It is very common during pregnancy to experience lower back pain or shooting pain in the butt. As the joints and ligaments stretch in the pelvis to accommodate the growing baby, there is increased stress on the musculature and internal pelvic structures. If muscles become too tight they can cause stress on these structures. A major culprit in causing pain is the sciatic nerve. The nerve travels underneath the piriformis muscle. Tightness in this muscle or changes in the alignment of the pelvis can cause compression of the sciatic nerve. Symptoms can vary from shooting pain in the butt, radiating pain down the back of the thigh, dull ache in the lower back, or tingling and numbness in any of these areas.
So how do we get rid of the pain?
The first step is to relax. It is human nature to focus on a pain and keep testing if it is there. This will surely make any pain in the body worse. Second, we must strengthen the core to support and protect the internal structures. We stretch muscles that are tight and strengthen muscles that are weak. And lastly, we must not forget the importance of posture and alignment in daily activities and positional changes.
A few simple exercises that can help manage the pain are the following:
To start put your body in good postural alignment by adjusting from the ground up.
- Stand with your feet hip distance apart, with the weight distributed evenly between the ball and heel of the foot.
- Gently engage the glutes and lower abdominals to decrease the arch of the lower back.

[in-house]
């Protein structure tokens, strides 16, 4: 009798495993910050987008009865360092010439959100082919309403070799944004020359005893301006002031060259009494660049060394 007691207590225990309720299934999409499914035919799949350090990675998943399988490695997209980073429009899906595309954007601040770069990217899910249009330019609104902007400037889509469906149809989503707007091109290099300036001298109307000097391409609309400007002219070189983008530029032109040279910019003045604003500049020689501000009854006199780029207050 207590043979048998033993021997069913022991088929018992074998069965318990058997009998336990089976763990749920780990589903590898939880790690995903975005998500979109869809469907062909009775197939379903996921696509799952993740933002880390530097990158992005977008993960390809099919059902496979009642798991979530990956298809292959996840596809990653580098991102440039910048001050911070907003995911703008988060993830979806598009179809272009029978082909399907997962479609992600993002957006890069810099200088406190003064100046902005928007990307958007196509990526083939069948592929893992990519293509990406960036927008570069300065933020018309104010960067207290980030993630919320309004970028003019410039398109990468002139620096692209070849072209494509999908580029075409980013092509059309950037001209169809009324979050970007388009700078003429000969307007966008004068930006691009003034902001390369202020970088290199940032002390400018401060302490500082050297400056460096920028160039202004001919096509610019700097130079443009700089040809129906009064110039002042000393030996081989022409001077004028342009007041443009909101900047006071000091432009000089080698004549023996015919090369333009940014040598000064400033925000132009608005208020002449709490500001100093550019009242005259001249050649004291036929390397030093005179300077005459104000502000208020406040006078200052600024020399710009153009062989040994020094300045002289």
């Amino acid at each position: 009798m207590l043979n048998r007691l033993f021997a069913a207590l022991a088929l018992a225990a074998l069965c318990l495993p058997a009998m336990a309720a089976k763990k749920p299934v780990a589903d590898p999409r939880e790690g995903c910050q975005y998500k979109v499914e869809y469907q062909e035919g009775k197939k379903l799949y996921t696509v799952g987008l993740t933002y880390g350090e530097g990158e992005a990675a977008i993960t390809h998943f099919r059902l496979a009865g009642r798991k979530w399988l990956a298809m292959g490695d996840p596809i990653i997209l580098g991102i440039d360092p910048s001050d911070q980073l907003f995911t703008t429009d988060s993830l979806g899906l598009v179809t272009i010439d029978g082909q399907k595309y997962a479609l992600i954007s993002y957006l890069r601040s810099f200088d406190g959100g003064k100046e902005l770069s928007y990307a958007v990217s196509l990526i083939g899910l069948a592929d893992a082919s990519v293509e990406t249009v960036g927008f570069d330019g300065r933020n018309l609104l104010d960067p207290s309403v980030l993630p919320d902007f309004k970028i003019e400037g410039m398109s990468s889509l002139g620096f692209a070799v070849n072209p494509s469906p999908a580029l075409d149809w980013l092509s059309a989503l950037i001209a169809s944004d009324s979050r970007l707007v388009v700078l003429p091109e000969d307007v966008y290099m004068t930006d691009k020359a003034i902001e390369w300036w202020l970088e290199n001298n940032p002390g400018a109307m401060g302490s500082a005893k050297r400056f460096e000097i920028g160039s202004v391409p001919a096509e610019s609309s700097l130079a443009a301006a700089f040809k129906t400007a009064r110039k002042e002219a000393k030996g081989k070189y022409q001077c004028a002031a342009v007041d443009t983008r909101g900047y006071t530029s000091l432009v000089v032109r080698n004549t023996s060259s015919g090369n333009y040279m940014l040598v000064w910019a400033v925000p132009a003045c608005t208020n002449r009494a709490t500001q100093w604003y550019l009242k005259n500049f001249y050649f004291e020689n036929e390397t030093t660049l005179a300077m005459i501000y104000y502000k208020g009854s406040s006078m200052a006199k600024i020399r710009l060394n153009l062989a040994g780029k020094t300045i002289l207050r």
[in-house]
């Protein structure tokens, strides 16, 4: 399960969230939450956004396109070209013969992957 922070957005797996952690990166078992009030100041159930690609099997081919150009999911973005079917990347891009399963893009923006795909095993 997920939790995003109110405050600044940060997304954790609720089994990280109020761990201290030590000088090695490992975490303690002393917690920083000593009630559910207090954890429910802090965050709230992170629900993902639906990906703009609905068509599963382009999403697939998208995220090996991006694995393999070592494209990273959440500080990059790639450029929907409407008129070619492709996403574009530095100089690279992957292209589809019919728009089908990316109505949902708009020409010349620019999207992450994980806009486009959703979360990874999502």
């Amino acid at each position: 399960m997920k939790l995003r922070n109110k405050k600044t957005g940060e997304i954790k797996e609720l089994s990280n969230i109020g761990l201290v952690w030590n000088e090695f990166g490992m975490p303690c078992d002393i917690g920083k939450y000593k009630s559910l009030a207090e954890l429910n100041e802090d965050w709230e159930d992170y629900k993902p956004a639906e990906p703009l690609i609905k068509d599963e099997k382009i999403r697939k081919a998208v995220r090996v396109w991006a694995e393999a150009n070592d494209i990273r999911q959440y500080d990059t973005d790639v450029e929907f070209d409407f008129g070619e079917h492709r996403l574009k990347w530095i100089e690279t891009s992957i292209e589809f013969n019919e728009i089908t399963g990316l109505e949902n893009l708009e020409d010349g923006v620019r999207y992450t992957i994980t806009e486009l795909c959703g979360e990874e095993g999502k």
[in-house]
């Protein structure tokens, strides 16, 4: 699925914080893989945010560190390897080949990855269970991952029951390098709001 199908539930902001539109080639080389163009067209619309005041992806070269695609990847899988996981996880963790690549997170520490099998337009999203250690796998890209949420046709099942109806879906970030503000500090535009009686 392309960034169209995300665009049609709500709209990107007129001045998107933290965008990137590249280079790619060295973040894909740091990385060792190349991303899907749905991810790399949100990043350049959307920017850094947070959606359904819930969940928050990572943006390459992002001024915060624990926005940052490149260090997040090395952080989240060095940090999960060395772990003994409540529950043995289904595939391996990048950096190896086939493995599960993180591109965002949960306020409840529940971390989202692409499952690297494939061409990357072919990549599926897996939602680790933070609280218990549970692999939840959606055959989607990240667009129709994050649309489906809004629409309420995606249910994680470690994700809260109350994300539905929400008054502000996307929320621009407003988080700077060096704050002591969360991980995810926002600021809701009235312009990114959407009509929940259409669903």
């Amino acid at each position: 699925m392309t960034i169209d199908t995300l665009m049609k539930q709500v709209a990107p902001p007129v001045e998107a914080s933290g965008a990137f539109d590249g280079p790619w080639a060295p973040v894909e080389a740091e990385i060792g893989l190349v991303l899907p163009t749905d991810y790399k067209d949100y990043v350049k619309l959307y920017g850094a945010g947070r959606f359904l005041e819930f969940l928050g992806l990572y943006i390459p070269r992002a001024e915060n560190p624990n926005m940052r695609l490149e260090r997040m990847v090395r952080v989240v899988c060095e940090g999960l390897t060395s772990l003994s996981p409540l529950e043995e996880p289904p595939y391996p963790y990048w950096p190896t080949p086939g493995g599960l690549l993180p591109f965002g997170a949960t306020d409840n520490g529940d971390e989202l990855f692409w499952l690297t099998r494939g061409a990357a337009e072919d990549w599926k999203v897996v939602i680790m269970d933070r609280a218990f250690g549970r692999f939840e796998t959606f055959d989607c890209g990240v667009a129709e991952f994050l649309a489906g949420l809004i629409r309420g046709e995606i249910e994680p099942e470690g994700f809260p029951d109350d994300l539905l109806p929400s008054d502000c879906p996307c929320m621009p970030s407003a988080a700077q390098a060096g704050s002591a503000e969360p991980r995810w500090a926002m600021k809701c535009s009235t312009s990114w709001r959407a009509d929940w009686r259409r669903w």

- Slowly draw the shoulder blades back and down while keeping the connection to the abdominals.
- Keep your gaze soft at eye level.
- Let your arms relax by your side.
- This should also be practiced in sitting on a regular chair or the physioball.
- Belly Brace
Inhale breathing into the belly and ribcage. On the exhalation, draw your navel in towards the spine. Hold for 2-3 seconds and then relax. Repeat 10 times. Feel how your abdominal muscles support the spine and take pressure off of the lower back and pelvis. Try to visualize the abdominals corseting around your waist and connecting to the spine.
- Piriformis stretch
Lay on your back bending one knee in towards your chest. Slowly draw the knee across the body towards the opposite shoulder. Hold for 30 seconds.
- Side stretch
Start standing with the feet together. Step one foot back about 2-3 feet staggered behind the front foot. Stretch the same arm up as the back leg and bend to the side. Hold for 30 seconds.
- Side Leg Raise
Lay on your side with the bottom leg bent, top leg straight. Align the top leg with your body to make a straight line. Lift the top leg up, keeping the leg stretching long, hold for 2 seconds and lower slowly. Before the leg touches the ground, lift up again. Repeat 10-15 times.
- Avoid shifting to one side when sitting, standing, and during daily activities.
- Incorporate the Belly Brace into daily activities of bending, lifting, and exertion so your core can support you throughout the day.
Strengthening, stretching and keeping your body in good postural alignment will help to protect the sciatic nerve from compression and help alleviate painful muscles.
Remember to always consult with your doctor before beginning any exercise program. If you feel more pain while performing any of these exercises you should stop to prevent injury. This program is not intended as an alternative to seeking medical treatment.